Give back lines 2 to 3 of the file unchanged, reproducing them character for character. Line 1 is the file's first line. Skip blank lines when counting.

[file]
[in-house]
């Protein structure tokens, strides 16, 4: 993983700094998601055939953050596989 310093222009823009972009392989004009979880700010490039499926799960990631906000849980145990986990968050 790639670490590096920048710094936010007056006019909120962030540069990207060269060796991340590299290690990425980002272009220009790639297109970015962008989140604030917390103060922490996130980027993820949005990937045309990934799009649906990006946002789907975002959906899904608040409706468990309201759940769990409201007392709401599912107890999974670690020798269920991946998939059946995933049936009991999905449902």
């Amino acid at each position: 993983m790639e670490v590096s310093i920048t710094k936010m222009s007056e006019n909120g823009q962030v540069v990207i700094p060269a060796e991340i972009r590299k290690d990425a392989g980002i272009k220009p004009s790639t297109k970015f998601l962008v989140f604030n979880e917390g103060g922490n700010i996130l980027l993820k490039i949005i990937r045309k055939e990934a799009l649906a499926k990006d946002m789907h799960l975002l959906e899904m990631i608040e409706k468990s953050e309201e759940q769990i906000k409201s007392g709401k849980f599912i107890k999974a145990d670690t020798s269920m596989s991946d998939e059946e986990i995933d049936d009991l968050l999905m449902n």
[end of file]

């Protein structure tokens, strides 16, 4: 993983700094998601055939953050596989 310093222009823009972009392989004009979880700010490039499926799960990631906000849980145990986990968050 790639670490590096920048710094936010007056006019909120962030540069990207060269060796991340590299290690990425980002272009220009790639297109970015962008989140604030917390103060922490996130980027993820949005990937045309990934799009649906990006946002789907975002959906899904608040409706468990309201759940769990409201007392709401599912107890999974670690020798269920991946998939059946995933049936009991999905449902």
């Amino acid at each position: 993983m790639e670490v590096s310093i920048t710094k936010m222009s007056e006019n909120g823009q962030v540069v990207i700094p060269a060796e991340i972009r590299k290690d990425a392989g980002i272009k220009p004009s790639t297109k970015f998601l962008v989140f604030n979880e917390g103060g922490n700010i996130l980027l993820k490039i949005i990937r045309k055939e990934a799009l649906a499926k990006d946002m789907h799960l975002l959906e899904m990631i608040e409706k468990s953050e309201e759940q769990i906000k409201s007392g709401k849980f599912i107890k999974a145990d670690t020798s269920m596989s991946d998939e059946e986990i995933d049936d009991l968050l999905m449902n």